Banning electronics, plastics, wood, textiles and food from landfill could save billions of pounds and create thousands of jobs.
Sending these materials for recycling, re-manufacture and reuse instead of burying them in the ground would prevent £3.8bn worth of products being lost to the UK economy, the analysis by think tank Green Alliance found.
The study claims it could also support 47,500 jobs in the UK, ranging from managing an anaerobic digestion plant which creates energy and fertiliser from waste food, to engineering jobs in plastic manufacturing.
Dustin Benton, head of resource stewardship at Green Alliance, said: "The UK is currently burying billions of pounds of value in landfill and losing out on thousands of skilled jobs. A change in policy would improve resource productivity and boost private sector jobs growth at a time when the economy really needs it.”
The call comes just weeks after the Lords Science and Technology Select Committee called for a minister for waste to be appointed to make the most of almost 100 million tonnes of carbon-containing waste a year, much of which could be turned into high-value products including chemicals, fuel and even fragrances.
Diverting the waste and using it to make new products would also cut 14.1 million tonnes of carbon dioxide a year that would be generated if it ended up in landfill, the Green Alliance report claimed, an amount equal to the emissions from 2.7 million homes.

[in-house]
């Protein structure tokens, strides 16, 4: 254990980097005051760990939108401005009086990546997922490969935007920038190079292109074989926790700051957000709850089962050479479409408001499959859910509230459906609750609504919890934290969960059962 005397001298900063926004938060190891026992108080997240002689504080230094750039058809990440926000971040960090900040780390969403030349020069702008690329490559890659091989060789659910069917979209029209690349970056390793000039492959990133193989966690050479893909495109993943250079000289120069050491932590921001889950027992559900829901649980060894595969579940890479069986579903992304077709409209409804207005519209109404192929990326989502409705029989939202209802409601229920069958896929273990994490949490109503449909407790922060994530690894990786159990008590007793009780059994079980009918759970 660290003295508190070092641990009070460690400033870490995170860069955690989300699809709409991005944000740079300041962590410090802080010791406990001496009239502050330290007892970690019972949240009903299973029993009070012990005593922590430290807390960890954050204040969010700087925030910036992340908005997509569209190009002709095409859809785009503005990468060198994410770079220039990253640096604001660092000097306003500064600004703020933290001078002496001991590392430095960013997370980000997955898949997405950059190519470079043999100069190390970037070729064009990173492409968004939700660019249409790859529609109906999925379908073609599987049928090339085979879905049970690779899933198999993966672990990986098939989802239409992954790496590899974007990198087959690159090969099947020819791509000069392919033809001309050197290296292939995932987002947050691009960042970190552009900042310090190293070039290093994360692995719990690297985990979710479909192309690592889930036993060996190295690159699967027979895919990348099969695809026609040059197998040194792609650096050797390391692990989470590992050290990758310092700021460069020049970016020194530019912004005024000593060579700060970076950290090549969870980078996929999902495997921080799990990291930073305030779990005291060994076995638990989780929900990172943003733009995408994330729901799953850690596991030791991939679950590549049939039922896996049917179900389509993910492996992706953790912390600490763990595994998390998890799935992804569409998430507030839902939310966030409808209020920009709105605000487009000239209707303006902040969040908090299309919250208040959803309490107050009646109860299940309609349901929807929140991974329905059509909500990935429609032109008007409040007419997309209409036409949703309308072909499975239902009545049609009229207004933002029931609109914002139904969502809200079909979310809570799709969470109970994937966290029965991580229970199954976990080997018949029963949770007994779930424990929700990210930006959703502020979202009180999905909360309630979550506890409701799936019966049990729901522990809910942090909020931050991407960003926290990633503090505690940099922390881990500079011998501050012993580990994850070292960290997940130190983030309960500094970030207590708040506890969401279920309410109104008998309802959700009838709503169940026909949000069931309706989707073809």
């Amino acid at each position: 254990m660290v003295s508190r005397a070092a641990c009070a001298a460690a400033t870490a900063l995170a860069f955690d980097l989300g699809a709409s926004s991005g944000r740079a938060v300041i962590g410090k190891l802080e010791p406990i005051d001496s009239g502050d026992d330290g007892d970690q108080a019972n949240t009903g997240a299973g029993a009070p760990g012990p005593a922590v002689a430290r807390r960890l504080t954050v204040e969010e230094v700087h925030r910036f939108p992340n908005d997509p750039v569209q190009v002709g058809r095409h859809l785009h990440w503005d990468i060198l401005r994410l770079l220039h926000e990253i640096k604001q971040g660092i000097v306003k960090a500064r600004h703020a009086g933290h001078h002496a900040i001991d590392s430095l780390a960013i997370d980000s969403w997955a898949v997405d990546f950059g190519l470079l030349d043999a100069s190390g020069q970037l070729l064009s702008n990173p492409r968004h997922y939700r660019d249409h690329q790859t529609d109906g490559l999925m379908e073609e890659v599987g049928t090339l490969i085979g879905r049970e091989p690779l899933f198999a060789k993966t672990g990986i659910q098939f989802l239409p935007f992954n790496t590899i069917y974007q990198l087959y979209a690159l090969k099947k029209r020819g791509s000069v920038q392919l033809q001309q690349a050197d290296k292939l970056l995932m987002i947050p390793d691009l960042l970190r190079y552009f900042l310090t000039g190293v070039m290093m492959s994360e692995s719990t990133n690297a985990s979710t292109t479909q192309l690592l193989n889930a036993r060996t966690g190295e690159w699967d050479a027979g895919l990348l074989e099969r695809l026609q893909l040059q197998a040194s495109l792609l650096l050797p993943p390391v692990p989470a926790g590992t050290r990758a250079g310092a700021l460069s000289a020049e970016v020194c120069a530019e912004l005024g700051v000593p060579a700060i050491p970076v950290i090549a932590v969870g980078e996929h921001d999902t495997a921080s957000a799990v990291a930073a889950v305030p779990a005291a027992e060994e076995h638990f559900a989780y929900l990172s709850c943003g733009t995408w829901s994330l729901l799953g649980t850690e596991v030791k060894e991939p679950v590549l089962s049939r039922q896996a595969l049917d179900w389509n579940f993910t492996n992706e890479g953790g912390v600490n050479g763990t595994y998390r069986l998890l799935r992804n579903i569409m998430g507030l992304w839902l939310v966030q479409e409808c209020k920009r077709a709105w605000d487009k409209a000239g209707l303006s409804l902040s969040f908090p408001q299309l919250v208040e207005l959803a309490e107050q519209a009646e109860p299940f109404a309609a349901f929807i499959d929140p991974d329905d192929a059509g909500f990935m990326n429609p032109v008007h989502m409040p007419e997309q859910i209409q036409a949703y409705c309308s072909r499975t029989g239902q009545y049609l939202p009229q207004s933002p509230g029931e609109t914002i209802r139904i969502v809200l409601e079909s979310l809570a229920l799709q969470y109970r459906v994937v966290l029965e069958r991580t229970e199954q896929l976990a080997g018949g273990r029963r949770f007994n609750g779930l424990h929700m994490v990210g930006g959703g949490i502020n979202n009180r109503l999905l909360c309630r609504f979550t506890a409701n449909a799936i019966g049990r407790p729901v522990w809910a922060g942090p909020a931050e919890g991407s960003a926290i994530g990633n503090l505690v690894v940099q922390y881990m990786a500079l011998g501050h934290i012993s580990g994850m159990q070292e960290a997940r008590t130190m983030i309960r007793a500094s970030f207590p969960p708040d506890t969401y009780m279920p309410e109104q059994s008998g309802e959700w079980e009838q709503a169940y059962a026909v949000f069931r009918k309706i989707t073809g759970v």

Benton added: "If we diverted all biodegradable materials to recycling it would save money and cut CO2 emissions equivalent to those from all in the homes in Manchester, Birmingham and Leeds."
The call to divert the five materials from landfill, improve collection systems, and create new infrastructure for recycling and re-manufacturing in England comes after Scotland announced a landfill ban, while Wales is consulting on the issue.
Banning the products, which have a value if they are reused or recycled, from landfill will keep 19 million tonnes of waste out of the ground each year, the Green Alliance analysis said.
But jobs and carbon savings cannot be created while landfill remains an easy option and systems for collecting the products for reuse and recycling are limited, the think tank said.
There are also concerns about the long-term future of landfill tax rates, which are imposed to reduce the amount of waste going into the ground, with Green Alliance warning more clarity was needed on what future rates would be.